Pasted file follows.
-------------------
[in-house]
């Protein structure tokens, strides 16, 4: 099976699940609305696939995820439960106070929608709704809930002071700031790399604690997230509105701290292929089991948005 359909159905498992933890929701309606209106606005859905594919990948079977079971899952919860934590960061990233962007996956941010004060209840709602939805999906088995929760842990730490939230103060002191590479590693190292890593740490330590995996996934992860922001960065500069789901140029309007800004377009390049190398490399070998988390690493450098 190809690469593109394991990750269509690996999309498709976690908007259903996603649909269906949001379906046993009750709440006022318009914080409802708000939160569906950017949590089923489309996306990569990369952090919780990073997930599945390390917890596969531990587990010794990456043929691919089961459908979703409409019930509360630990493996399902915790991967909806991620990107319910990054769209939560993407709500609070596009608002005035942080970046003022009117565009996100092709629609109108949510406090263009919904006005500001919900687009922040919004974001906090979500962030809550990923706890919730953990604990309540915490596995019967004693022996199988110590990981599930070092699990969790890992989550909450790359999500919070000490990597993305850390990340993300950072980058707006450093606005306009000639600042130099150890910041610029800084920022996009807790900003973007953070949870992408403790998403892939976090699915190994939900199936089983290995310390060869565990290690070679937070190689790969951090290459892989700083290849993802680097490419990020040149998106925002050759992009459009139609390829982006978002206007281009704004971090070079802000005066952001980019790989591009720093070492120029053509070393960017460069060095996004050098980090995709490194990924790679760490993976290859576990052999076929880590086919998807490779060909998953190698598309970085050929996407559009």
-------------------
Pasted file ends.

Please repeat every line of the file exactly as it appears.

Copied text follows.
[in-house]
């Protein structure tokens, strides 16, 4: 099976699940609305696939995820439960106070929608709704809930002071700031790399604690997230509105701290292929089991948005 359909159905498992933890929701309606209106606005859905594919990948079977079971899952919860934590960061990233962007996956941010004060209840709602939805999906088995929760842990730490939230103060002191590479590693190292890593740490330590995996996934992860922001960065500069789901140029309007800004377009390049190398490399070998988390690493450098 190809690469593109394991990750269509690996999309498709976690908007259903996603649909269906949001379906046993009750709440006022318009914080409802708000939160569906950017949590089923489309996306990569990369952090919780990073997930599945390390917890596969531990587990010794990456043929691919089961459908979703409409019930509360630990493996399902915790991967909806991620990107319910990054769209939560993407709500609070596009608002005035942080970046003022009117565009996100092709629609109108949510406090263009919904006005500001919900687009922040919004974001906090979500962030809550990923706890919730953990604990309540915490596995019967004693022996199988110590990981599930070092699990969790890992989550909450790359999500919070000490990597993305850390990340993300950072980058707006450093606005306009000639600042130099150890910041610029800084920022996009807790900003973007953070949870992408403790998403892939976090699915190994939900199936089983290995310390060869565990290690070679937070190689790969951090290459892989700083290849993802680097490419990020040149998106925002050759992009459009139609390829982006978002206007281009704004971090070079802000005066952001980019790989591009720093070492120029053509070393960017460069060095996004050098980090995709490194990924790679760490993976290859576990052999076929880590086919998807490779060909998953190698598309970085050929996407559009």